My colleague, Brandon Stewart, oriented me to this neat webpage, manyeyes.alphaworks.ibm.com, an IBM-developed web site that allows you to upload data quickly and visualize it using a variety of techniques.
Many Eyes lets you use textual data, so I just tried it out using the majority and dissenting opinions from Citizens United v. FEC, today's Supreme Court's decision striking down existing campaign finance law. (Note: Let's just say it's not a bad idea to use publicly available, non-copyrighted data.)
The resulting visualizations are just terrific, and they actually go far in illustrating the substantive differences between the conservative and liberal Justices on the campaign finance issue.
The first figure represents the majority opinion (written by Justice Kennedy, a moderate-conservative), with the larger words representing phrases used most frequently in the course of the opinion. Obviously, what we see is a strong consideration of "speech" interests -- no doubt discussed in the context of First Amendment issues.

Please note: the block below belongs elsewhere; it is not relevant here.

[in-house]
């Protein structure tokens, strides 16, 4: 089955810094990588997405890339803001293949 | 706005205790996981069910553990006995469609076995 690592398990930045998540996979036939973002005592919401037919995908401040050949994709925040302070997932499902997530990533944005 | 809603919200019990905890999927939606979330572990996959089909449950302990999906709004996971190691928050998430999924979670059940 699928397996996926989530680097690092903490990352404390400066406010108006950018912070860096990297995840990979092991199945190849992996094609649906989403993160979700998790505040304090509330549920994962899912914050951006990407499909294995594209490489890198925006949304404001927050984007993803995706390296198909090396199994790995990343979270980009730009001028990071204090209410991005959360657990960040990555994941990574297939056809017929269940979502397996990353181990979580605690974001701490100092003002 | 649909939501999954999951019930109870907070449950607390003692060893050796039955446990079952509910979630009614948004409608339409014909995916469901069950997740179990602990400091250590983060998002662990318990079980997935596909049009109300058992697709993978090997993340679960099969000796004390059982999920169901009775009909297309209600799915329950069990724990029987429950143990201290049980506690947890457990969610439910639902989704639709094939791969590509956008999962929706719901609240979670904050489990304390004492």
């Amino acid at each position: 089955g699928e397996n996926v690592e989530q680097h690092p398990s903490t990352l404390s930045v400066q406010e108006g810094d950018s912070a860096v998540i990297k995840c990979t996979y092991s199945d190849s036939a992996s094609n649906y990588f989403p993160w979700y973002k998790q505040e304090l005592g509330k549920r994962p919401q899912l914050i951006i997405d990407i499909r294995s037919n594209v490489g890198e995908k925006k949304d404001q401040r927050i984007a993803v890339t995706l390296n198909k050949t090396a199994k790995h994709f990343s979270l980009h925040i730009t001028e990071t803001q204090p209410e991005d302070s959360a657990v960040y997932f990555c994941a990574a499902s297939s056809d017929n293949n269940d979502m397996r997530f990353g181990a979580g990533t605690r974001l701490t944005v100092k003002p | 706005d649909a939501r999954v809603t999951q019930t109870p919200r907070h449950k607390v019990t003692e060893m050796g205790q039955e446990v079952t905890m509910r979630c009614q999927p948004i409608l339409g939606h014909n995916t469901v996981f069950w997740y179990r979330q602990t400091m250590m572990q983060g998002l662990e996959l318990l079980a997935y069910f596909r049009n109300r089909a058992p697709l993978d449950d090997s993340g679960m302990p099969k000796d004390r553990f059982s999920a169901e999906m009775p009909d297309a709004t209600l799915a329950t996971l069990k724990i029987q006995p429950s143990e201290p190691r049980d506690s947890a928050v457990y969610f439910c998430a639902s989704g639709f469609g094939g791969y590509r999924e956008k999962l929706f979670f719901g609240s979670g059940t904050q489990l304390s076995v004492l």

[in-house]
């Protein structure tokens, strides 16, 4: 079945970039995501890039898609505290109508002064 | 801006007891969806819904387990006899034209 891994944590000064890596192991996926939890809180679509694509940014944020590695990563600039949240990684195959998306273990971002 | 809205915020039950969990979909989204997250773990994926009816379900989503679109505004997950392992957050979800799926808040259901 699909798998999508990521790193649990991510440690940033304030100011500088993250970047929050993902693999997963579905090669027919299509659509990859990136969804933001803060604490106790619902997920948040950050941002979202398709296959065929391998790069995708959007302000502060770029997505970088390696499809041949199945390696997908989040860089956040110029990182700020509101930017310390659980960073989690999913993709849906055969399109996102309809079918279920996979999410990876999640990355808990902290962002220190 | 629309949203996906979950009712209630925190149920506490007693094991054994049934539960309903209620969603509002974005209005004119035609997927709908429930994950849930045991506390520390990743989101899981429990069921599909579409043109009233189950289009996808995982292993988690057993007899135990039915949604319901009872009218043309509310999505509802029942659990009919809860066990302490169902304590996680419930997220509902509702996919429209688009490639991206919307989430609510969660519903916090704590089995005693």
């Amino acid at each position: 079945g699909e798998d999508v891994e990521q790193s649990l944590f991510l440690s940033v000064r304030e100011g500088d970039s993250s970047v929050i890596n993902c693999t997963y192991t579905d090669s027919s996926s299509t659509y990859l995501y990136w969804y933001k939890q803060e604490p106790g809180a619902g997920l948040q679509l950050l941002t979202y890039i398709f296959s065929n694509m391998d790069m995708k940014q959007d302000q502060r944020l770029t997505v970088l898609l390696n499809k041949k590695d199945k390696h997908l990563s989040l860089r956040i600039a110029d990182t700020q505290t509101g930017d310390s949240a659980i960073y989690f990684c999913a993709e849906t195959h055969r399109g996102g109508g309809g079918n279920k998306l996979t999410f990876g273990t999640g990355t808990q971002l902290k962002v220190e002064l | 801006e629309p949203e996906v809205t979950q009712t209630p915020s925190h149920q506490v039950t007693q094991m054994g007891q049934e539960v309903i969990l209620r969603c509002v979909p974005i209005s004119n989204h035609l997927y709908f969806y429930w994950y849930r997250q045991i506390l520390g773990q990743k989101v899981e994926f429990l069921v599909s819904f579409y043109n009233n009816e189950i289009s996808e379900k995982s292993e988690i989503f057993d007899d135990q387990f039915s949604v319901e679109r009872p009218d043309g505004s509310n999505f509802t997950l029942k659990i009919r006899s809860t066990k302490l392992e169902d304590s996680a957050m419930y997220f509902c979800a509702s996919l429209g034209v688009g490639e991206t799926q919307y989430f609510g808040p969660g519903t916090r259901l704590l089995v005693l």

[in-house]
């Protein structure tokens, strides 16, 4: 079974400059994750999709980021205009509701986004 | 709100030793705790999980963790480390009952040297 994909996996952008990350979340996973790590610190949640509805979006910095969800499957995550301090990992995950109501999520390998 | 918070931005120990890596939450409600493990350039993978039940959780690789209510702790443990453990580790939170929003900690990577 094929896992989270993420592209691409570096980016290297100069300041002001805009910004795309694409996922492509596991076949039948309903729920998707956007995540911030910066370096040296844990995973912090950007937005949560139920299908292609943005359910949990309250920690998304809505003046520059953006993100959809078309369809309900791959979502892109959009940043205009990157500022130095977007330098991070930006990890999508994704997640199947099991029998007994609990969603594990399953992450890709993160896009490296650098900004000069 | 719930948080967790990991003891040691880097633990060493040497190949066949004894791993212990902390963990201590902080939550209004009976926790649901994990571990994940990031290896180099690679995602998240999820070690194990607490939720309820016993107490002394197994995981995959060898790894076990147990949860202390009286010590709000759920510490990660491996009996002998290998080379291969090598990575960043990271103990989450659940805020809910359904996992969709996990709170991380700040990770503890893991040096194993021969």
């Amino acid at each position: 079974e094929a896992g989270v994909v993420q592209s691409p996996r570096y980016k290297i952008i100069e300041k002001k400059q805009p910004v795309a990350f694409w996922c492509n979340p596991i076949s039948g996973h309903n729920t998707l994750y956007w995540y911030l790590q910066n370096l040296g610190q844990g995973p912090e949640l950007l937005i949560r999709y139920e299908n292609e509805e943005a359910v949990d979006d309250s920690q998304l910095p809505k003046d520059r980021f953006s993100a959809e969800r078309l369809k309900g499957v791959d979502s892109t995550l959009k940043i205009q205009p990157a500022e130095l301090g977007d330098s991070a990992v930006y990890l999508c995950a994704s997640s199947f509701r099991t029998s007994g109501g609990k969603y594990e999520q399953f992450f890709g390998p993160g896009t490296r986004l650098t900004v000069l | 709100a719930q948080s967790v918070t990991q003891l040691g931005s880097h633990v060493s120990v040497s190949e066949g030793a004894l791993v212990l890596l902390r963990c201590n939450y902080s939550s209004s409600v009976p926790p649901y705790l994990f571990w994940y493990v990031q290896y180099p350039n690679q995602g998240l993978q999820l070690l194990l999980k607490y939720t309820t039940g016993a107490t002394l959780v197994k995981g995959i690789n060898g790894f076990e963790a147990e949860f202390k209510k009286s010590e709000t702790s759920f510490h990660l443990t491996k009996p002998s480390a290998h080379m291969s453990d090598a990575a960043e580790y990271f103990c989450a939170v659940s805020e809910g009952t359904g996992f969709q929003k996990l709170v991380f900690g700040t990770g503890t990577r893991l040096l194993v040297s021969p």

By contrast, take a look at the dissenting/concurring opinion (written by Justice Stevens, a liberal). The most frequently used words here are "corporate," "corporation," "corruption," etc. The actual phrase "speech" is much less frequent, suggesting that the liberal Justices were more concerned with corporations influencing elections than free speech issues.
It's amazing how much information we can glean from these visualizations, even without having perused either opinion. If anybody has thoughts on this, I'd be keen to hear them.
Posted by Maya Sen at January 21, 2010 1:16 PM